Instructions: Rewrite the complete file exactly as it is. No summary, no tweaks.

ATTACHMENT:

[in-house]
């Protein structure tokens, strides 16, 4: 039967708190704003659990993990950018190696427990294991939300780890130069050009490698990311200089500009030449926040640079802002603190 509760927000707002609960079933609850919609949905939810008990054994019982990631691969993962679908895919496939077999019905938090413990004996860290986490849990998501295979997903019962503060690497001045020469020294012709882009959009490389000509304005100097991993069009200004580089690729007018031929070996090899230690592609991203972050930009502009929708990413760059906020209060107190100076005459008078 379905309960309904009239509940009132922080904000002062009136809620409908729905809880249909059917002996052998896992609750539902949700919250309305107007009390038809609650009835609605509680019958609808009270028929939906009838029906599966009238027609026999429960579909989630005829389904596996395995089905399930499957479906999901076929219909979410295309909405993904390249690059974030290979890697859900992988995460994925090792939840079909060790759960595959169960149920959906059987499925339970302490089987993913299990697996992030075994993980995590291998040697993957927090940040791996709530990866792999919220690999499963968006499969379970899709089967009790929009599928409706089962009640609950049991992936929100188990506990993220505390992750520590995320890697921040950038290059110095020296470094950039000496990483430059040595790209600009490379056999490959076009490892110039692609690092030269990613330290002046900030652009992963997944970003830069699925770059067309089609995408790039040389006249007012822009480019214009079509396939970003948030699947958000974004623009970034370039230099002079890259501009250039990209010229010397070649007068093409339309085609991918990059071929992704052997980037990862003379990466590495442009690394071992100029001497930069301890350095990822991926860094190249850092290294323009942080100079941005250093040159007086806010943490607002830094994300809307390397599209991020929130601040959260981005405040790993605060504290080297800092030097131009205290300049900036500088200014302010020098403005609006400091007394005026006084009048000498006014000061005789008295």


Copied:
[in-house]
């Protein structure tokens, strides 16, 4: 039967708190704003659990993990950018190696427990294991939300780890130069050009490698990311200089500009030449926040640079802002603190 509760927000707002609960079933609850919609949905939810008990054994019982990631691969993962679908895919496939077999019905938090413990004996860290986490849990998501295979997903019962503060690497001045020469020294012709882009959009490389000509304005100097991993069009200004580089690729007018031929070996090899230690592609991203972050930009502009929708990413760059906020209060107190100076005459008078 379905309960309904009239509940009132922080904000002062009136809620409908729905809880249909059917002996052998896992609750539902949700919250309305107007009390038809609650009835609605509680019958609808009270028929939906009838029906599966009238027609026999429960579909989630005829389904596996395995089905399930499957479906999901076929219909979410295309909405993904390249690059974030290979890697859900992988995460994925090792939840079909060790759960595959169960149920959906059987499925339970302490089987993913299990697996992030075994993980995590291998040697993957927090940040791996709530990866792999919220690999499963968006499969379970899709089967009790929009599928409706089962009640609950049991992936929100188990506990993220505390992750520590995320890697921040950038290059110095020296470094950039000496990483430059040595790209600009490379056999490959076009490892110039692609690092030269990613330290002046900030652009992963997944970003830069699925770059067309089609995408790039040389006249007012822009480019214009079509396939970003948030699947958000974004623009970034370039230099002079890259501009250039990209010229010397070649007068093409339309085609991918990059071929992704052997980037990862003379990466590495442009690394071992100029001497930069301890350095990822991926860094190249850092290294323009942080100079941005250093040159007086806010943490607002830094994300809307390397599209991020929130601040959260981005405040790993605060504290080297800092030097131009205290300049900036500088200014302010020098403005609006400091007394005026006084009048000498006014000061005789008295």